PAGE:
Definitions for SNAGsnæg
This page provides all possible meanings and translations of the word SNAG
a sharp protuberance
a dead tree that is still standing, usually in an undisturbed forest
"a snag can provide food and a habitat for insects and birds"
rip, rent, snag, split, tear(noun)
an opening made forcibly as by pulling apart
"there was a rip in his pants"; "she had snags in her stockings"
hang-up, hitch, rub, snag(verb)
an unforeseen obstacle
catch on a snag
"I snagged my stocking"
get by acting quickly and smartly
"snag a bargain"
A stump or base of a branch that has been lopped off; a short branch, or a sharp or rough branch; a knot; a protuberance.
A tooth projecting beyond the rest; contemptuously, a broken or decayed tooth.
A tree, or a branch of a tree, fixed in the bottom of a river or other navigable water, and rising nearly or quite to the surface, by which boats are sometimes pierced and sunk.
One of the secondary branches of an antler.
As in cloth, a pulled thread or yarn.
A problem or difficulty with something.
A misnaged, an opponent to Chassidic Judaism (more likely modern, for cultural reasons).
To catch or tear (e.g. fabric) upon a rough surface or projection
Be careful not to snag your stockings on that concrete bench!
To fish by means of dragging a large hook or hooks on a line, intending to impale the body (rather than the mouth) of the target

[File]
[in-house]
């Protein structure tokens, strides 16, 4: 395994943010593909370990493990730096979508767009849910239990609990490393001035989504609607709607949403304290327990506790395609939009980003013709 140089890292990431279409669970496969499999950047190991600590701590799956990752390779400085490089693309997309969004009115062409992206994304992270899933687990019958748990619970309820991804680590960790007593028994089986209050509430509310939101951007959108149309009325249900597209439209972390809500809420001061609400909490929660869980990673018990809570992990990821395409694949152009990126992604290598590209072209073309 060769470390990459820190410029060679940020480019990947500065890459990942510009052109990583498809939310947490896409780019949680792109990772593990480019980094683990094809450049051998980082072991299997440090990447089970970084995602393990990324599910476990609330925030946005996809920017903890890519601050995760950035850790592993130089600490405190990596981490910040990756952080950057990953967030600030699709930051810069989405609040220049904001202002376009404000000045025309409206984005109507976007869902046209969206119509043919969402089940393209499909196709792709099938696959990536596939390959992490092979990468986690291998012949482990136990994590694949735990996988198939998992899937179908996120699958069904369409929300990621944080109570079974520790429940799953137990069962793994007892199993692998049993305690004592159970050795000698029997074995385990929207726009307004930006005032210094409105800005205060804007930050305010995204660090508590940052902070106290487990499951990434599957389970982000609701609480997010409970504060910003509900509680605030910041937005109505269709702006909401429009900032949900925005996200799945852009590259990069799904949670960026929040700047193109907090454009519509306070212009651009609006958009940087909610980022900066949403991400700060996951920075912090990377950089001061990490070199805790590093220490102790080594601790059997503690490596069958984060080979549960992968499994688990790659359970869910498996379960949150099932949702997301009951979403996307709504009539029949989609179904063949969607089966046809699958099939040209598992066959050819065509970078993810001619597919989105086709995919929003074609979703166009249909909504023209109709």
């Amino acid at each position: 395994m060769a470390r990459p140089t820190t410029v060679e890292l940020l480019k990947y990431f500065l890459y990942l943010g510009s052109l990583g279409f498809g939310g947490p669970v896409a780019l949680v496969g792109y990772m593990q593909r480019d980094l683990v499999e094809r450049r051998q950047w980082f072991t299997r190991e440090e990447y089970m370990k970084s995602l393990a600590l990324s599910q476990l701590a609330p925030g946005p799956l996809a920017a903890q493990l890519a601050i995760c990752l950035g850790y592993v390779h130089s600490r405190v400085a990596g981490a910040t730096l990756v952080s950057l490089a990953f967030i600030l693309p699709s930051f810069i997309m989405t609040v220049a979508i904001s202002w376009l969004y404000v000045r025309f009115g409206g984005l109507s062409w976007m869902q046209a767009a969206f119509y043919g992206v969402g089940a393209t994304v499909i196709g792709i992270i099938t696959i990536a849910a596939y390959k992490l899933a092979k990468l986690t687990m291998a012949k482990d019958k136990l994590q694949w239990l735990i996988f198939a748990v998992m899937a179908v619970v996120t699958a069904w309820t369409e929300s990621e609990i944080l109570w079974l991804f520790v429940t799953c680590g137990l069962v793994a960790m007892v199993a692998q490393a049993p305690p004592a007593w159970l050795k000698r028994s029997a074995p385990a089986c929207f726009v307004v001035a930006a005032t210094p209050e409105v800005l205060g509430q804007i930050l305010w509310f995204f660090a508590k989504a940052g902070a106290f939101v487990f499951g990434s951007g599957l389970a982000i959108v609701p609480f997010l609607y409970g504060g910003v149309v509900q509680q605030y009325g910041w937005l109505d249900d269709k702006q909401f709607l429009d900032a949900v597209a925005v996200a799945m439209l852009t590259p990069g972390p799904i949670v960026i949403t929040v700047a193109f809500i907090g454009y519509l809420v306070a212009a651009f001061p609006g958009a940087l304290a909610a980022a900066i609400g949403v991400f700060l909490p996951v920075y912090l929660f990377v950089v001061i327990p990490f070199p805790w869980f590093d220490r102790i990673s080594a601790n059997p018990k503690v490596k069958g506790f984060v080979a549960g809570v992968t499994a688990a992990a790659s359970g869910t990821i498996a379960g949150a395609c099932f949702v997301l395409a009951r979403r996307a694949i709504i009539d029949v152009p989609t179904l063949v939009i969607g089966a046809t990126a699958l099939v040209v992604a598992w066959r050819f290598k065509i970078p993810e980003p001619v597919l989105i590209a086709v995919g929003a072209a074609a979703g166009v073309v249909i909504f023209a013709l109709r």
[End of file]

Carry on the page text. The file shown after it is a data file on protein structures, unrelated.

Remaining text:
We snagged for spoonbill from the eastern shore of the Mississippi river.
To obtain or pick up (something)
Ella snagged a bottle of water from the fridge before leaving for her jog.
a stump or base of a branch that has been lopped off; a short branch, or a sharp or rough branch; a knot; a protuberance
a tooth projecting beyond the rest; contemptuously, a broken or decayed tooth
a tree, or a branch of a tree, fixed in the bottom of a river or other navigable water, and rising nearly or quite to the surface, by which boats are sometimes pierced and sunk
one of the secondary branches of an antler
to cut the snags or branches from, as the stem of a tree; to hew roughly
to injure or destroy, as a steamboat or other vessel, by a snag, or projecting part of a sunken tree
Origin: [Prov. E., n., a lump on a tree where a branch has been cut off; v., to cut off the twigs and small branches from a tree, of Celtic origin; cf. Gael. snaigh, snaidh, to cut down, to prune, to sharpen, p. p. snaighte, snaidhte, cut off, lopped, Ir. snaigh a hewing, cutting.]
In forest ecology, a snag refers to a standing, dead or dying tree, often missing a top or most of the smaller branches. In freshwater ecology it refers to trees, branches, and other pieces of naturally occurring wood found sunken in rivers and streams; it is also known as coarse woody debris.
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Translations for SNAG
From our Multilingual Translation Dictionary
- pulma, uppotukki, langanpää, oksantynkä, skäägäFinnish
- pépin, chicot, aspérité, hicFrench
- staing, duilgheadasScottish Gaelic
- 些細なトラブル, 裂ける, ひっかける, さびく, さっかける, 破ける, ほつれ, ほつれるJapanese
- zadrzeć, odrostek, tylecPolish
- препятствие, топляк, загвоздка, корягаRussian
- stötesten, krux, aber, hakeSwedish
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